Background: Generalised Resistance to Thyroid Hormone (GRTH) is an autosomal dominant condition with impaired tissue responsiveness to thyroid hormones. The majority of patients are asymptomatic and compensate adequately by elevated thyroid hormone production.
Index case: A 47-year-old woman was referred to the thyroid clinic in 2000 when routine thyroid function tests (TFT) showed elevated TSH at 4.9 mU/l and fT4 36 pmol/l. A TSH-oma was excluded by normal levels of SHBG and alpha subunit, normal TSH and prolactin responses to a dopamine antagonist, a marked TSH response to TRH (basal 8.1, peak 44 mU/l) and normal pituitary MRI.
2nd Generation: Her two children then aged 26 and 24 years underwent TFT testing which showed similar results (see Table 1). DNA testing confirmed all three had GRTH (G345S heterozygous mutation).
|Test (reference range)||Index case||Son||Daughter||Grandson|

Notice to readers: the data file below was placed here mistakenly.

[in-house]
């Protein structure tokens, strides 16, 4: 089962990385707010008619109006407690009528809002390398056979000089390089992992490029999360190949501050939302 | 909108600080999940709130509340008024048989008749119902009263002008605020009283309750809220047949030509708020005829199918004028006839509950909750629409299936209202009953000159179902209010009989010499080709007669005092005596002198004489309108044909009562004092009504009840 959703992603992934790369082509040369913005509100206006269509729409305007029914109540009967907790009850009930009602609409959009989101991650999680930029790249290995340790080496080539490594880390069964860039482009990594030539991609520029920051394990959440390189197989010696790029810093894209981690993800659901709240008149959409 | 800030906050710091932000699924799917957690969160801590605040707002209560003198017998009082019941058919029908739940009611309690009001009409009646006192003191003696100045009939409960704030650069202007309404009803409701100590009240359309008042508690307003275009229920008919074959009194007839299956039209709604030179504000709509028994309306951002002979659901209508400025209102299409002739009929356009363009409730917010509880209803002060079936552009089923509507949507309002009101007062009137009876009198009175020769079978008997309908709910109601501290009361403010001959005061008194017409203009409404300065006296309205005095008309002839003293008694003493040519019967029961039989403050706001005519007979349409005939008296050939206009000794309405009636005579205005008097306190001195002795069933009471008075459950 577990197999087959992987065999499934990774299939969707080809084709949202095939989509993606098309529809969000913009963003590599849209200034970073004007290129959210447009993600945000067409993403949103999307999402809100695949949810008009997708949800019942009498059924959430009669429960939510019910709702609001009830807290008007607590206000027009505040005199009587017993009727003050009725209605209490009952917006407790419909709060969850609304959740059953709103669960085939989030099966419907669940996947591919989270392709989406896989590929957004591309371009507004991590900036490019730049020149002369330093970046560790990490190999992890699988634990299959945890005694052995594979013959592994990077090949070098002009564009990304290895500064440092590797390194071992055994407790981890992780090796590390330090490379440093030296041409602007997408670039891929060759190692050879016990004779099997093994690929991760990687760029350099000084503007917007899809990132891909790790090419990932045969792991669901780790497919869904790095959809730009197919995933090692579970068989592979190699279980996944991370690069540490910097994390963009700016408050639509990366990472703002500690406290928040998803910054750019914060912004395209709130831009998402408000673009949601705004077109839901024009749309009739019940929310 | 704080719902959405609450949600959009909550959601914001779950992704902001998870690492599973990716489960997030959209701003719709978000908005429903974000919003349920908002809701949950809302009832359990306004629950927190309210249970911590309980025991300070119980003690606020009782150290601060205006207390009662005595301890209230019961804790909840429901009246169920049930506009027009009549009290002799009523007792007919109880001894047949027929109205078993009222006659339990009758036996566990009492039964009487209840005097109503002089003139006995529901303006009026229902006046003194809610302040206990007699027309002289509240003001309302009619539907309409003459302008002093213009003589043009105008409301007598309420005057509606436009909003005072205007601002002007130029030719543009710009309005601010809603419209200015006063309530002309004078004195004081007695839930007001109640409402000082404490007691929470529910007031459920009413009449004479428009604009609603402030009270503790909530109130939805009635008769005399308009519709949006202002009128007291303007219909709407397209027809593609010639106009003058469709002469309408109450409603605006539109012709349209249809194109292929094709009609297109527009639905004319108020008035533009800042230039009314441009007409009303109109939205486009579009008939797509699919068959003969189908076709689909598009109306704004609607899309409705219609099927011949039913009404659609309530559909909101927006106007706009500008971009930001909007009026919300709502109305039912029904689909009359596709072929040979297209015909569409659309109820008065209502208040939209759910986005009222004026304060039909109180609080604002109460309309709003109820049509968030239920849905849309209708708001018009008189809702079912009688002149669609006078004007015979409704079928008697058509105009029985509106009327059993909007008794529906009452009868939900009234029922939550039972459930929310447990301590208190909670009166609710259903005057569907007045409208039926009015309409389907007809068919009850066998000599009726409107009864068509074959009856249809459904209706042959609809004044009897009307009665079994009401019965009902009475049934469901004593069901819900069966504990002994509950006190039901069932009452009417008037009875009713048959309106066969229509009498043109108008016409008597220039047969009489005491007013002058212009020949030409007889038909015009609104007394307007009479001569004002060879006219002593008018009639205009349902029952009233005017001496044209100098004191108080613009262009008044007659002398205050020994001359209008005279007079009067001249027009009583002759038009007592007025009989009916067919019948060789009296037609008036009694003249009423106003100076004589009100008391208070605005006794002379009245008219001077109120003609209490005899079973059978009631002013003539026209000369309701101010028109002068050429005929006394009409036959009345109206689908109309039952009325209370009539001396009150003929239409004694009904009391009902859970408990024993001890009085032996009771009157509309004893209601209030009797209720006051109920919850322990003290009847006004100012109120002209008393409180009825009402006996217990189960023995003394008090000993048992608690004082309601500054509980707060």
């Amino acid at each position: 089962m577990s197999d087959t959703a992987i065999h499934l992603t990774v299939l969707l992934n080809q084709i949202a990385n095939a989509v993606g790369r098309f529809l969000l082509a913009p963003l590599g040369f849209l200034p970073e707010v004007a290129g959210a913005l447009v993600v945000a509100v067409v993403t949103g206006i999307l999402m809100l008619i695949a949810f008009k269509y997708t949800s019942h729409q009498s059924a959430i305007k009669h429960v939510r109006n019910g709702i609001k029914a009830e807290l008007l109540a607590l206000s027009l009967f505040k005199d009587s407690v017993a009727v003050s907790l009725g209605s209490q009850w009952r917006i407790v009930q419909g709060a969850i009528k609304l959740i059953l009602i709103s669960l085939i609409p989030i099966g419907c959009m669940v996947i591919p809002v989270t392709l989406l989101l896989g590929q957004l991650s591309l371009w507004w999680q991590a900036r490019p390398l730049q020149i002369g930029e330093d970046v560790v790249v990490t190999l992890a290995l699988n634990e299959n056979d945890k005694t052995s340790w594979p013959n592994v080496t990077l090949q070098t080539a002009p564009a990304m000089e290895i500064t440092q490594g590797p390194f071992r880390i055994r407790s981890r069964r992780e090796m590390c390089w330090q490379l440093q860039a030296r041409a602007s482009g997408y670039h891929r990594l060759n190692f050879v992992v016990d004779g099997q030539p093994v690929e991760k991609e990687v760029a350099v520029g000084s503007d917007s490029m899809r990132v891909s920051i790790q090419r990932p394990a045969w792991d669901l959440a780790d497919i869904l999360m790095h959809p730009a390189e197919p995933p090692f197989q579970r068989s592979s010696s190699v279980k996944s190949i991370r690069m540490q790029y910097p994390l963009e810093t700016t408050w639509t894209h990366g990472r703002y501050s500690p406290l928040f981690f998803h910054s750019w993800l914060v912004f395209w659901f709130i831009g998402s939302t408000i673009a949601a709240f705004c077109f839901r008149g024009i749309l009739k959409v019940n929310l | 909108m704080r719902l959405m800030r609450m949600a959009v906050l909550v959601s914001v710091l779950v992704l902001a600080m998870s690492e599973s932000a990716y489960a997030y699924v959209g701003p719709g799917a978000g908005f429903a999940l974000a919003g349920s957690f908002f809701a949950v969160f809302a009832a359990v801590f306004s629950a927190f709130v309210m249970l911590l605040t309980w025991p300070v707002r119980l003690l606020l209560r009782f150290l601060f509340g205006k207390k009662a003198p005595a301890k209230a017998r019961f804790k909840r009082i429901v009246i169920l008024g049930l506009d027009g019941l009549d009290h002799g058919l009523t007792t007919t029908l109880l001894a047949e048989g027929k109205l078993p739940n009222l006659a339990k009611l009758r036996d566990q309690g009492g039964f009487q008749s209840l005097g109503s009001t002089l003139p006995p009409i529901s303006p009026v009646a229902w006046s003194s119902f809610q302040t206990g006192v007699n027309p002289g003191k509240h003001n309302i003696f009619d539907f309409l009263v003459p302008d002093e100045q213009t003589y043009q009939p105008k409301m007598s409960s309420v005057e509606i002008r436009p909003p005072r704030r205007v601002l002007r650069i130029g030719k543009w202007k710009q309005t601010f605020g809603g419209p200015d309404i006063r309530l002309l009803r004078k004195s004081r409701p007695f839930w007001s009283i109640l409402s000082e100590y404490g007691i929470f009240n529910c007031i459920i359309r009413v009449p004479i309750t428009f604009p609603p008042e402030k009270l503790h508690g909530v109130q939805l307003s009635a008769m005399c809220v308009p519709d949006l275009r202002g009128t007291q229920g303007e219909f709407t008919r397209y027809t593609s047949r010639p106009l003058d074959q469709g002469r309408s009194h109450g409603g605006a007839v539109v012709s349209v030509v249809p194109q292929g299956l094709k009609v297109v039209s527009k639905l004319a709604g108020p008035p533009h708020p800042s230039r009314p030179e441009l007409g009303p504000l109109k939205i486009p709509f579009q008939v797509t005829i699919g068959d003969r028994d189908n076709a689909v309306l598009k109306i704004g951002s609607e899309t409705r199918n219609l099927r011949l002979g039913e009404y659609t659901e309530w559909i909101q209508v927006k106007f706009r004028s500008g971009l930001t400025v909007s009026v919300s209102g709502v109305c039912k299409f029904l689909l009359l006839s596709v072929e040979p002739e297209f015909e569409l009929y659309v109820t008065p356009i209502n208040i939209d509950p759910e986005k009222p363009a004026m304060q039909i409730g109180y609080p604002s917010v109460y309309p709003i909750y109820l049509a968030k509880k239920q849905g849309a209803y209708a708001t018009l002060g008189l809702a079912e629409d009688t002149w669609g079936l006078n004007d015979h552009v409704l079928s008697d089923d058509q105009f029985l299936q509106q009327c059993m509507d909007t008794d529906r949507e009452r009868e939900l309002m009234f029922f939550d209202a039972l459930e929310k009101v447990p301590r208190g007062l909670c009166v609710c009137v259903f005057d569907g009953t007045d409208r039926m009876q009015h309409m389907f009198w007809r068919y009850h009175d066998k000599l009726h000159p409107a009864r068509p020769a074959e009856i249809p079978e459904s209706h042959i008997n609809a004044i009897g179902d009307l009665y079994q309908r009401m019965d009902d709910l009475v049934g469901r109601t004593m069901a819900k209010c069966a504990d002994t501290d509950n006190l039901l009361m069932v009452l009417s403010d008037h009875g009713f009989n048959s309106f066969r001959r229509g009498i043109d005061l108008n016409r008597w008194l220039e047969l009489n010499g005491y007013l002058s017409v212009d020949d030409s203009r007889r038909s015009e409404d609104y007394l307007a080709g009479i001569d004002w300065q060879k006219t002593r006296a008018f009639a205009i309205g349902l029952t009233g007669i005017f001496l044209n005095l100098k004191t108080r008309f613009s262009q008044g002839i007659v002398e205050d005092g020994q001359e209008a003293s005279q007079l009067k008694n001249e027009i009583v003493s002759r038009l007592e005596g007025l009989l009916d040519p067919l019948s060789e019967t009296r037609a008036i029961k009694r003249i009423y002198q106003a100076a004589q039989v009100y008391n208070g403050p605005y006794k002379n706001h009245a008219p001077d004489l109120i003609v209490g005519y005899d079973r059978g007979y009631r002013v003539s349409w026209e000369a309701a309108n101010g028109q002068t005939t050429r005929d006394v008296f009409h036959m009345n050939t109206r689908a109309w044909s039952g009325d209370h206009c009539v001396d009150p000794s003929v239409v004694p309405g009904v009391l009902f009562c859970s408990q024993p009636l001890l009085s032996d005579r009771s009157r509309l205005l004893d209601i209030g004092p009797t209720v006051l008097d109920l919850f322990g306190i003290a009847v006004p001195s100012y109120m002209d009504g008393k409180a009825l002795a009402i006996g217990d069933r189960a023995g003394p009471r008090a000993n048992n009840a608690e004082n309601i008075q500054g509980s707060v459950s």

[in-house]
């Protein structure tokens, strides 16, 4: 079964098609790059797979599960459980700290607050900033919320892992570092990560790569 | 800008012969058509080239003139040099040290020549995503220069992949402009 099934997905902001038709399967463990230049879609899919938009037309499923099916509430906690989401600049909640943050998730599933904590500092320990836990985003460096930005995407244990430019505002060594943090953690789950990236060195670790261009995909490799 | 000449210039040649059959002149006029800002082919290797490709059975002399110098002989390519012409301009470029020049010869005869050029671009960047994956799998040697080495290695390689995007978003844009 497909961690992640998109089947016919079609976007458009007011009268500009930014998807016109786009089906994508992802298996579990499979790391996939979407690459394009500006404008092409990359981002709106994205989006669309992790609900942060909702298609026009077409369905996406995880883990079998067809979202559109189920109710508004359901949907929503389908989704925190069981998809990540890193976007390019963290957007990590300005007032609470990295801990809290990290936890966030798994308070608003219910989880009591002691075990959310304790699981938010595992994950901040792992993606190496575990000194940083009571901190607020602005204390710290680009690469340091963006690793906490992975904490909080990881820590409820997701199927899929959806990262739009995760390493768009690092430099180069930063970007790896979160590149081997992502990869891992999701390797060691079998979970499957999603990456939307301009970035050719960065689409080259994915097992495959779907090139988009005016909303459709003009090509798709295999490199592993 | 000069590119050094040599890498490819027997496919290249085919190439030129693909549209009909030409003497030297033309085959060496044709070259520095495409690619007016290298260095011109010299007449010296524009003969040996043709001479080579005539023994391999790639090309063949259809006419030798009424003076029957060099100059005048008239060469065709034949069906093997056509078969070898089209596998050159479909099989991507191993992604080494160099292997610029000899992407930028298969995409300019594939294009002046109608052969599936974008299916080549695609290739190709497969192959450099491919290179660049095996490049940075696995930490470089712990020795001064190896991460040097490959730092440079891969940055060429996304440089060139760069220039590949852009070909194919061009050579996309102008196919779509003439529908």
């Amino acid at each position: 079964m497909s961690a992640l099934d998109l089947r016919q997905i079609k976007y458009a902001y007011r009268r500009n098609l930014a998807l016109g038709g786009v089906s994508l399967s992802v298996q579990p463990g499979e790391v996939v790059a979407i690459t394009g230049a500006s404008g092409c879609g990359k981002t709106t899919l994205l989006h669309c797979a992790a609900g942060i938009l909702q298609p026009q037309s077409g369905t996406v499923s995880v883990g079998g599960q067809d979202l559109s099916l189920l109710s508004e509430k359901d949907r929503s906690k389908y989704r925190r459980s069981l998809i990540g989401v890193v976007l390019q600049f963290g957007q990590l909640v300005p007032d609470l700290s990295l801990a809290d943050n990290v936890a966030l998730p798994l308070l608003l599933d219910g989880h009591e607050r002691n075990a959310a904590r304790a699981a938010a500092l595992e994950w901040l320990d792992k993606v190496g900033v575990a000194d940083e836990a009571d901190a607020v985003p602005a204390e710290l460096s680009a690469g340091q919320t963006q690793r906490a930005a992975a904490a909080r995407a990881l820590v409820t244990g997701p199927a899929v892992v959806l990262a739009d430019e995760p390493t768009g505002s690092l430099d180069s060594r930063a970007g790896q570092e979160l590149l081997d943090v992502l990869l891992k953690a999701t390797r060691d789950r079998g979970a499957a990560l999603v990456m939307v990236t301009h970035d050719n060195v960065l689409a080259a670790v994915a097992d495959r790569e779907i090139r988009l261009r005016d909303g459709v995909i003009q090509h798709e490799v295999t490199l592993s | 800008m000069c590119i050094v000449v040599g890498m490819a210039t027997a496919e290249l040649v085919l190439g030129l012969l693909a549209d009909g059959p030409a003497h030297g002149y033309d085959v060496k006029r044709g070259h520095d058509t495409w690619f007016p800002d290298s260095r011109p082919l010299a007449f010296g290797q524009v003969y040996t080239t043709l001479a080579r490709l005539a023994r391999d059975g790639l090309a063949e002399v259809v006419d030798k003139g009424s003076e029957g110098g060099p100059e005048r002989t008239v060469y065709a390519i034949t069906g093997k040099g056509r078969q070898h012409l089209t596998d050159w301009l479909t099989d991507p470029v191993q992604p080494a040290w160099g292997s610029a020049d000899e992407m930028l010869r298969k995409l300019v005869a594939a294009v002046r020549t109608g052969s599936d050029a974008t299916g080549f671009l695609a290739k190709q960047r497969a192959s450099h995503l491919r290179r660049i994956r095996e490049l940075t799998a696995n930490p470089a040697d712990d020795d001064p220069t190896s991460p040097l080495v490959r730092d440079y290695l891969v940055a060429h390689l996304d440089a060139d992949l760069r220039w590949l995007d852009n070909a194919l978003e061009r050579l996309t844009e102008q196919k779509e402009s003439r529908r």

|TSH (0.353.3 mU/l)||410||2||0.82.0||5.5|
|fT3 (37 pmol/l)||910.7||11.9||8.211.9||15.4|
|fT4 (1025 pmol/l)||3139||41||3150||4567|
|Thyroid peroxidase antibody (0500 U/l)||1563||24||90||5|
3rd Generation: Her daughters second child born in 2004 was found to have a raised TSH and fT4. DNA testing confirmed a diagnosis of GRTH with the same mutation.
All the affected individuals were clinically euthyroid, did not have a significant goitre and were physically and developmentally normal.
Comment: To our knowledge this is the first report of GRTH crossing three generations in the UK. Coexistent autoimmune thyroid disease is challenging to treat and may require high doses of thyroxine to reproduce the initial thyroid profiles. GRTH is a rare cause of discordant TFTs and awareness of the diagnosis in the mother resulted in avoidance of inappropriate treatment and investigation in the infant.
01 - 05 Apr 2006
European Society of Endocrinology